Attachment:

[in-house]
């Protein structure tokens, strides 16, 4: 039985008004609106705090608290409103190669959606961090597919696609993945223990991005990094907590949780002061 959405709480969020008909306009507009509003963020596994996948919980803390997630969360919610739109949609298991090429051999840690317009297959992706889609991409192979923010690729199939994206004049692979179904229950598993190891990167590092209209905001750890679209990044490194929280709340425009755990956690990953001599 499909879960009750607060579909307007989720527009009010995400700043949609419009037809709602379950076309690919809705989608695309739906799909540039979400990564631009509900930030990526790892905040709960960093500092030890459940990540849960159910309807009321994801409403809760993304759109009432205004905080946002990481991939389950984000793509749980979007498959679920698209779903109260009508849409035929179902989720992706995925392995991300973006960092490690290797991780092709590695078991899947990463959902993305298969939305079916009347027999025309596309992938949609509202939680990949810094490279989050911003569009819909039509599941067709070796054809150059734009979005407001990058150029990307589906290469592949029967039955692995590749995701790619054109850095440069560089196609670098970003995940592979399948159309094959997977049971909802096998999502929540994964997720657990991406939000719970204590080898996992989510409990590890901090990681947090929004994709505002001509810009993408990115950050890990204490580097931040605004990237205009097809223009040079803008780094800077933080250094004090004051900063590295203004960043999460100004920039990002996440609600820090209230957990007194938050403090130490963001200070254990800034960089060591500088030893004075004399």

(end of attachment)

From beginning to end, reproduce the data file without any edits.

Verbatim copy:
[in-house]
């Protein structure tokens, strides 16, 4: 039985008004609106705090608290409103190669959606961090597919696609993945223990991005990094907590949780002061 959405709480969020008909306009507009509003963020596994996948919980803390997630969360919610739109949609298991090429051999840690317009297959992706889609991409192979923010690729199939994206004049692979179904229950598993190891990167590092209209905001750890679209990044490194929280709340425009755990956690990953001599 499909879960009750607060579909307007989720527009009010995400700043949609419009037809709602379950076309690919809705989608695309739906799909540039979400990564631009509900930030990526790892905040709960960093500092030890459940990540849960159910309807009321994801409403809760993304759109009432205004905080946002990481991939389950984000793509749980979007498959679920698209779903109260009508849409035929179902989720992706995925392995991300973006960092490690290797991780092709590695078991899947990463959902993305298969939305079916009347027999025309596309992938949609509202939680990949810094490279989050911003569009819909039509599941067709070796054809150059734009979005407001990058150029990307589906290469592949029967039955692995590749995701790619054109850095440069560089196609670098970003995940592979399948159309094959997977049971909802096998999502929540994964997720657990991406939000719970204590080898996992989510409990590890901090990681947090929004994709505002001509810009993408990115950050890990204490580097931040605004990237205009097809223009040079803008780094800077933080250094004090004051900063590295203004960043999460100004920039990002996440609600820090209230957990007194938050403090130490963001200070254990800034960089060591500088030893004075004399």